Oklahoma taxpayers may soon have the right to file open records requests online, gain the ability to track the status of requests for vital records, have better purview of legislative meetings, and realize hundreds of thousands of dollars of savings through state government reorganization and consolidation.
This and more would take place through the implementation of a series of aggressive government modernization initiatives that were approved prior to last week’s committee deadline and now proceed to the full house.
“Government efficiency and transparency should be the rule rather than the exception. An efficient, transparent government means more effective services for the public, more money back in the hands of taxpayers and more access to their government for all citizens,” said House Speaker Kris Steele, R-Shawnee
“This year a team of legislators have stepped up and sponsored a series of transparency and cost cutting initiatives. If approved these bills will cut costs to the taxpayers while also providing them with new tools to hold government accountable,” said state Rep. Jason Murphey, who chairs the Government Modernization committee.
The 2012 government modernization initiatives include among others the following bills.
House Bill 3053, by Speaker Steele and state Sen. Kim David, follows up on Speaker’s Steele’s successful government agency consolidation bill and consolidates additional state agencies. A report released by the Office of State Finance demonstrates that the taxpayers will save $6 million each year from the consolidation. This amount is far in excess of the savings initially mandated by last year’s bill.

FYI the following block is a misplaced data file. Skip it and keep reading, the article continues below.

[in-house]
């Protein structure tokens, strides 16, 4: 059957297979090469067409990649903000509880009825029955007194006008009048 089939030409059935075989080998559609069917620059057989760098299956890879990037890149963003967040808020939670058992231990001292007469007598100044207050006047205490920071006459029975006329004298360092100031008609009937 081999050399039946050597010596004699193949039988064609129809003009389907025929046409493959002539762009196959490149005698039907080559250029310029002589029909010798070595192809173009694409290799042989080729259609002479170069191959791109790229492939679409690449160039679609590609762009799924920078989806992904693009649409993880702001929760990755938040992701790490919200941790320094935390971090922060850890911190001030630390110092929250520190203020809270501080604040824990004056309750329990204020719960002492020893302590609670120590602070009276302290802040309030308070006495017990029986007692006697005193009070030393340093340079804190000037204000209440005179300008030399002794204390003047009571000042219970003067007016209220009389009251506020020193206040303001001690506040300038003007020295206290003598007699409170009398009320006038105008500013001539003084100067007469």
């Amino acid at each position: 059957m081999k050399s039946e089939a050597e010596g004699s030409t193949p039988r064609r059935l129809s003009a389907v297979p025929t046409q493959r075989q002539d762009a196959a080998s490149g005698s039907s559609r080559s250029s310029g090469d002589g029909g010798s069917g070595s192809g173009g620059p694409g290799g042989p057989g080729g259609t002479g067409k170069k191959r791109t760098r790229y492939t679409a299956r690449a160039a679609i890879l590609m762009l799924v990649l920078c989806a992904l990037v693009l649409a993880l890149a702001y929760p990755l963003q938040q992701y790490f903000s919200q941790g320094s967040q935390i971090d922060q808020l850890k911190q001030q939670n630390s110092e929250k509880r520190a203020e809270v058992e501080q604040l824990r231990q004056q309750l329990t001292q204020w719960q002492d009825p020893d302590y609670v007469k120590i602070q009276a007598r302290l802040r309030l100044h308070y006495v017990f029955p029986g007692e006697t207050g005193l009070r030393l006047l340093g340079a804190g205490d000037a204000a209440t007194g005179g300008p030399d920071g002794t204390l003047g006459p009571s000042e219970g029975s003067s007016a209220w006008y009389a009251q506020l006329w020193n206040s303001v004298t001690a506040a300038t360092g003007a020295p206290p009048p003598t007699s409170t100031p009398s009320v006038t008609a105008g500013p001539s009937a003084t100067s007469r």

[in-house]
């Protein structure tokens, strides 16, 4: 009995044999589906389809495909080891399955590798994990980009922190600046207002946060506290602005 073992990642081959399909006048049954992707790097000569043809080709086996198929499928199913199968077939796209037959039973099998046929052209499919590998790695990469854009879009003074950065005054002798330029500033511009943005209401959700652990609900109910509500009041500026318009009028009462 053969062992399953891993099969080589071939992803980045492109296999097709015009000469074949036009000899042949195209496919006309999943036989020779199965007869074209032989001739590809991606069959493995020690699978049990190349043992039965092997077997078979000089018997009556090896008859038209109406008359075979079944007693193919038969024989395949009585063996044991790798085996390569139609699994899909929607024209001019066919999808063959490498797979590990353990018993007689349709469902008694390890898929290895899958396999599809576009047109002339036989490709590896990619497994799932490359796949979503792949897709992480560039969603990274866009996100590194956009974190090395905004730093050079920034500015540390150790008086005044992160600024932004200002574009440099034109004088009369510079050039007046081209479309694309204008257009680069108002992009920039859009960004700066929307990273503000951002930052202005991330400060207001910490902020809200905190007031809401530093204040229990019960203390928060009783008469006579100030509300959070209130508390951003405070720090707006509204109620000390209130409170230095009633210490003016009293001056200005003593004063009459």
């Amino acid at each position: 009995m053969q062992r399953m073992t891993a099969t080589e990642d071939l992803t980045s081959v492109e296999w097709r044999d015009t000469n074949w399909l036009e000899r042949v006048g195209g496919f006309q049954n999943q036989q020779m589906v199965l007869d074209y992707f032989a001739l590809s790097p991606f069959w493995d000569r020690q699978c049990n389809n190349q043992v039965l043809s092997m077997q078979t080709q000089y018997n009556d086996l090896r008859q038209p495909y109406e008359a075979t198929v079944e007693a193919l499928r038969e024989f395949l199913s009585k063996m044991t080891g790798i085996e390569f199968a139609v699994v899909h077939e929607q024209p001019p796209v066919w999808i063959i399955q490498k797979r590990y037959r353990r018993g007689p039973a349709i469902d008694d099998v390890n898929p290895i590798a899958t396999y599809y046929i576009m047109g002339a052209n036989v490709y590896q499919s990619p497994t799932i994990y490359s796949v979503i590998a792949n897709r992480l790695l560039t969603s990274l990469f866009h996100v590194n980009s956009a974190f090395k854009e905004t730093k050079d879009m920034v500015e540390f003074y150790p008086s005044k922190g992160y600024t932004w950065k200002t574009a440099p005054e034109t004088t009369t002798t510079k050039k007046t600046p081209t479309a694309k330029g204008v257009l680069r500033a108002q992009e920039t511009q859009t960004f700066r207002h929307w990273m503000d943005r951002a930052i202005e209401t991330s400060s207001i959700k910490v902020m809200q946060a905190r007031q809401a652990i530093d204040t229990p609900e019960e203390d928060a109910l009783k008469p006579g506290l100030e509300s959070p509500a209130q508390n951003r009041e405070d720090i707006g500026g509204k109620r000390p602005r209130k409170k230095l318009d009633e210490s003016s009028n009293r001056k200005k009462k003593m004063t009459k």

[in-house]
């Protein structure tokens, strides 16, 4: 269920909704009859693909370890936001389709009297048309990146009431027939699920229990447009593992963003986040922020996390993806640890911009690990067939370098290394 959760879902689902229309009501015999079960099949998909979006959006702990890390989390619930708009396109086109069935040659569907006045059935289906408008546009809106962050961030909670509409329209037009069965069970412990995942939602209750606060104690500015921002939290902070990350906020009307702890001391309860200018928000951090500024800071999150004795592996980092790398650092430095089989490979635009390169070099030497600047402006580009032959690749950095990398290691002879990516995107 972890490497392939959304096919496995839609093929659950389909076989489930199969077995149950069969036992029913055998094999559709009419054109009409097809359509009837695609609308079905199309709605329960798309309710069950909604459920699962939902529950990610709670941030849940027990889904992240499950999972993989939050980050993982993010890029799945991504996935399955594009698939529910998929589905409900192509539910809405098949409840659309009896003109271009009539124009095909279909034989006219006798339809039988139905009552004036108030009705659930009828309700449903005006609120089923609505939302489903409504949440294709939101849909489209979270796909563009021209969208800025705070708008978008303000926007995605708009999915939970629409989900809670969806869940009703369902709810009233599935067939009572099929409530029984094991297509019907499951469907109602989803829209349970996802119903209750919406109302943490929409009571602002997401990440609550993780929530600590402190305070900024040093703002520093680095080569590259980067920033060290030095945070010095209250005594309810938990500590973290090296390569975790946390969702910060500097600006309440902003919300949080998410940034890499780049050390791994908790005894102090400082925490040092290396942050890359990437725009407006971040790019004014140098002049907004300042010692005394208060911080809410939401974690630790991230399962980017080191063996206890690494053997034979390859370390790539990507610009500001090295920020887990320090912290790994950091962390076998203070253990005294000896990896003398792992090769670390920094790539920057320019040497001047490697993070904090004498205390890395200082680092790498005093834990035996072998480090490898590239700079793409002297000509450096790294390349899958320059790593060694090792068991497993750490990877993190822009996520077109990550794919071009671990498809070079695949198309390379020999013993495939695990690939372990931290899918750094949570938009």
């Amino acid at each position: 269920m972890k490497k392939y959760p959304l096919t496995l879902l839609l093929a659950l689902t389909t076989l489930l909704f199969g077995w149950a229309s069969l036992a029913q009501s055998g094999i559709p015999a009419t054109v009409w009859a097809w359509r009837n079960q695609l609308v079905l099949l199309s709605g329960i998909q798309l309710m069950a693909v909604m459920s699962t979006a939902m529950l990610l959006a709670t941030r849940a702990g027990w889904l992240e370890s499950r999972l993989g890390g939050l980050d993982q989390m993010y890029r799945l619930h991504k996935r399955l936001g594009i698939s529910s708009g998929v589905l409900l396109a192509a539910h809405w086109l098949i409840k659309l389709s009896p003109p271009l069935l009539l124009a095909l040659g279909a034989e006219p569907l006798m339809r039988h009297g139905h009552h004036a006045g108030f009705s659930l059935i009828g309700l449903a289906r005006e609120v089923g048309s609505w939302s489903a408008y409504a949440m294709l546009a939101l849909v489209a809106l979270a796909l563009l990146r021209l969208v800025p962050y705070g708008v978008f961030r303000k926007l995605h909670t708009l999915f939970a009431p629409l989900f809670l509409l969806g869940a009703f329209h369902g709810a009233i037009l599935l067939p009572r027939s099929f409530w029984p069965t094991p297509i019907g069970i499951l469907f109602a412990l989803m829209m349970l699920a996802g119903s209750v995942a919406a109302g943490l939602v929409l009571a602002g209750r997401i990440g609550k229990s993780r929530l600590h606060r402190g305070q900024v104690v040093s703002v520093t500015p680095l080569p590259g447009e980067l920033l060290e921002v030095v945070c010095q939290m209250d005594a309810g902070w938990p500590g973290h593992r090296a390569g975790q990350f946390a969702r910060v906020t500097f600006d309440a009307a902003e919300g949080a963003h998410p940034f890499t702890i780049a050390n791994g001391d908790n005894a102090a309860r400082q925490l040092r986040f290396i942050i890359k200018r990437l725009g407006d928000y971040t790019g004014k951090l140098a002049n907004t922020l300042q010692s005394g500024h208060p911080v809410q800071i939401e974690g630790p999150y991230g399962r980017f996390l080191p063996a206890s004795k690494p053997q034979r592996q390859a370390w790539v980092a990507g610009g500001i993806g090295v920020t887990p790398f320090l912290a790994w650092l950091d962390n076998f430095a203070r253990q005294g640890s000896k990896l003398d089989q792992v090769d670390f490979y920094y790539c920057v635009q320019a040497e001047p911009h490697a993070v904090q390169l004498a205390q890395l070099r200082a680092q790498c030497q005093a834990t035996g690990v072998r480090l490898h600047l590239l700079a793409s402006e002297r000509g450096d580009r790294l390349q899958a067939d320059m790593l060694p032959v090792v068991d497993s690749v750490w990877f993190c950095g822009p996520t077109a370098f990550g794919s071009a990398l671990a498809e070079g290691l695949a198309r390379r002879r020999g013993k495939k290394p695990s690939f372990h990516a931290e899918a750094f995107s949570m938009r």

House Bill 2379, by state Rep. Josh Cockroft, will establish an online open records request portal to empower taxpayers with quick access to government documents.
House Bill 2991, by state Rep. Mike Ritze, will streamline and cut the cost of delivering vital records such as birth certificates through the Department of Health website.
House Joint Resolution 1075, by Murphey and state Sen. Greg Treat, will allow the state auditor to conduct performance audits of state agencies and programs.
House Bill 2646, by state Rep. David Brumbaugh, significantly expands the House’s recent purchasing system reforms, which have saved $22 million over the past two years.
House Bill 2940, by state Rep. David Derby, would implement provisions of a recently concluded consultant’s report showing millions of dollars could be saved from the consolidation of the state-owned IT fiber networks including the OneNet fiber network.
House Bill 2771, by state Rep. Aaron Stiles, builds on the recently created business one-stop, which is designed to allow Oklahoma small business owners to receive their licenses and permits online instead of having to wait in line at a state bureaucracy.
House Bill 2482, by state. Rep. Lewis Moore, would enable the state to better manage the issuance of worker’s comp insurance.
House Bill 1085, by Murphey and state Sen. David Holt, would apply open meeting and open records laws to the Legislature. The Oklahoma Legislature is one of the last in the nation to maintain an exemption from these laws.
House Bill 2587, by state Rep. Elise Hall, would allow taxpayers to see the debt incurred by state officials. Her bill creates an online one-stop where the amount of the state’s debt can be easily visualized.